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Dance review: The 10th New Expressive Works residents performance

New work by Decimus Yarbrough, claire barrera, Sarah Brahim and Shaun Keylock: "I am not what you supposed, but far different."

The New Expressive Works tenth residency cycle has just been completed, and according Suba Ganesan, the residency’s founder, “it’s the strongest example of my vision coming to life.”

The four choreographers come from all ends of the movement spectrum, but the danced images related to each other in more ways than one: discovering and celebrating identity, attention to intra- and interpersonal relationships within movement, and a genuine desire to create a safe space for artistic expression. Through the various approaches and stylistic influences, each choreographer incorporated these thematic elements in different and thought-provoking ways. This diversity allowed for the audience to witness the “rich, multicultural professional artistry that inhabits Portland,” explained Ganesan.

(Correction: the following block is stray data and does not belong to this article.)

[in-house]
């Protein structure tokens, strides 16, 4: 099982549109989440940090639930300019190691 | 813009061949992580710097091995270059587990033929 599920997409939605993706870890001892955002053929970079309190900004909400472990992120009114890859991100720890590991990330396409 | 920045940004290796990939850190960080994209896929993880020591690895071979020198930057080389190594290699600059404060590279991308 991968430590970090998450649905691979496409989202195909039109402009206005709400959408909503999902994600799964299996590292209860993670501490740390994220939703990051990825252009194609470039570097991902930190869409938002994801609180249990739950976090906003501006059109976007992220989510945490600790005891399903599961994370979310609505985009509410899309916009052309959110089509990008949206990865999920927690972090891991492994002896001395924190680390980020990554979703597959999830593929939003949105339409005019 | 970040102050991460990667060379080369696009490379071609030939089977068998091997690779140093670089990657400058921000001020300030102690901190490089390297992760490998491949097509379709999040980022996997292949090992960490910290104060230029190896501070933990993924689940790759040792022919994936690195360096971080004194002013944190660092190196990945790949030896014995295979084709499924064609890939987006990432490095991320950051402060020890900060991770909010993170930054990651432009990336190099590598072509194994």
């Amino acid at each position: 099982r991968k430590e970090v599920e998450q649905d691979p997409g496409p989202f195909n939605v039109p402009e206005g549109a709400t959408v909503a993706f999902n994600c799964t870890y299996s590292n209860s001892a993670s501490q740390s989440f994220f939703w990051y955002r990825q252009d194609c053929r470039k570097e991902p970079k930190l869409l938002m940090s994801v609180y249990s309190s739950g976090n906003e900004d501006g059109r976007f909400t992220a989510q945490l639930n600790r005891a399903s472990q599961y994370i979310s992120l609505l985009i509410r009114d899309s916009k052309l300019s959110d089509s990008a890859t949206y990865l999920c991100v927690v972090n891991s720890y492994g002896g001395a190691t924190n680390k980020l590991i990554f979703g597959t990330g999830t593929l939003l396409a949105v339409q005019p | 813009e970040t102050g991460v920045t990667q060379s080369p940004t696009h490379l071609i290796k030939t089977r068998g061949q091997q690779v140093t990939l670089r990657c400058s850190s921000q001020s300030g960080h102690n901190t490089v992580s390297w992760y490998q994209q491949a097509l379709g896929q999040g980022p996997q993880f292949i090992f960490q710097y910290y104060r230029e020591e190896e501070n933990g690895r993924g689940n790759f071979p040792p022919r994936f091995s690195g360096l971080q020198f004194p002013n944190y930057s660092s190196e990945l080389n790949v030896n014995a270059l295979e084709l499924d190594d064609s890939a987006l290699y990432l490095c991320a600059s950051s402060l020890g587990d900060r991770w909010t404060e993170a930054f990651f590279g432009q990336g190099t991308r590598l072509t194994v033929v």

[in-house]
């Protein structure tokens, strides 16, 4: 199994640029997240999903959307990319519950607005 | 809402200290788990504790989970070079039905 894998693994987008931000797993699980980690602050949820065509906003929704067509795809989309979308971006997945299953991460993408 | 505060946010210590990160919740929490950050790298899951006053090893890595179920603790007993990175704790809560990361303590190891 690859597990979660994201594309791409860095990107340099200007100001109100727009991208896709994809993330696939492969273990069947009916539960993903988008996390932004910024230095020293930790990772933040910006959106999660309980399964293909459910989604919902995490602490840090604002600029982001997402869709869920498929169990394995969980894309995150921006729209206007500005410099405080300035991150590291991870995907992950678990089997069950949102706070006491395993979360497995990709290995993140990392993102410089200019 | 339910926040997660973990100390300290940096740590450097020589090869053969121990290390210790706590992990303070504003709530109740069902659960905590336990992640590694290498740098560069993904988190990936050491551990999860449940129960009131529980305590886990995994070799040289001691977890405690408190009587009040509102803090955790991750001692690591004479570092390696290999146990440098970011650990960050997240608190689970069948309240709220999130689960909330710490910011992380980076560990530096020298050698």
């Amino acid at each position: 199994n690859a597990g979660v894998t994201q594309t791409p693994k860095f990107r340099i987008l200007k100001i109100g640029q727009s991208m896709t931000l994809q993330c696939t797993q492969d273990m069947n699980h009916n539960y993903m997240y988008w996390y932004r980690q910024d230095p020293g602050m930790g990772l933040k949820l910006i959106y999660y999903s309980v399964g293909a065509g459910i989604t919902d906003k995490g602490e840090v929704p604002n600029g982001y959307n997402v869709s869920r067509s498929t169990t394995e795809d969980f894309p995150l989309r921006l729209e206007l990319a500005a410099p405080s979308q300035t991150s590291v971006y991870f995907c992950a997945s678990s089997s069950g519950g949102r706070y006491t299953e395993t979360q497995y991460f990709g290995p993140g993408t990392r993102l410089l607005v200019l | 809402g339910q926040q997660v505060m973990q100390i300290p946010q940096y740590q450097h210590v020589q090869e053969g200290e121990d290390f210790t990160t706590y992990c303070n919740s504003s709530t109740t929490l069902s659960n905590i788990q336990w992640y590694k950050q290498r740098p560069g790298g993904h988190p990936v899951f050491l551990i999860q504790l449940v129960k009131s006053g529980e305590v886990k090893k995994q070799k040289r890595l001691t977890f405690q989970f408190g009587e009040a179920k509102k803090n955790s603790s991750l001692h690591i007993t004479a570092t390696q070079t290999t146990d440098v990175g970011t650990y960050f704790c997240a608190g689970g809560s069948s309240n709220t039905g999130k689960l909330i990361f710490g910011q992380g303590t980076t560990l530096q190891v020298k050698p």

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Dance review: ‘Waters of the World’ is a liquid love story

Heidi Duckler pays homage to the liquid side of the Northwest in her new site-specific dance in the Fair-Haired Dumbbell building

The Fair-Haired Dumbbell building on the corner of Martin Luther King Jr. Boulevard and East Burnside is one of Portland’s newest and funkiest creative office spaces. The New York Times described its exterior as “florentine wallpaper” and the dumbbell-shape design features multiple sky bridges connecting its two six-story buildings. This is the location of site-specific choreographer Heidi Duckler’s latest work, Waters of the World, an homage to the Northwest, its abundance of water, and the fluid possibilities of movement.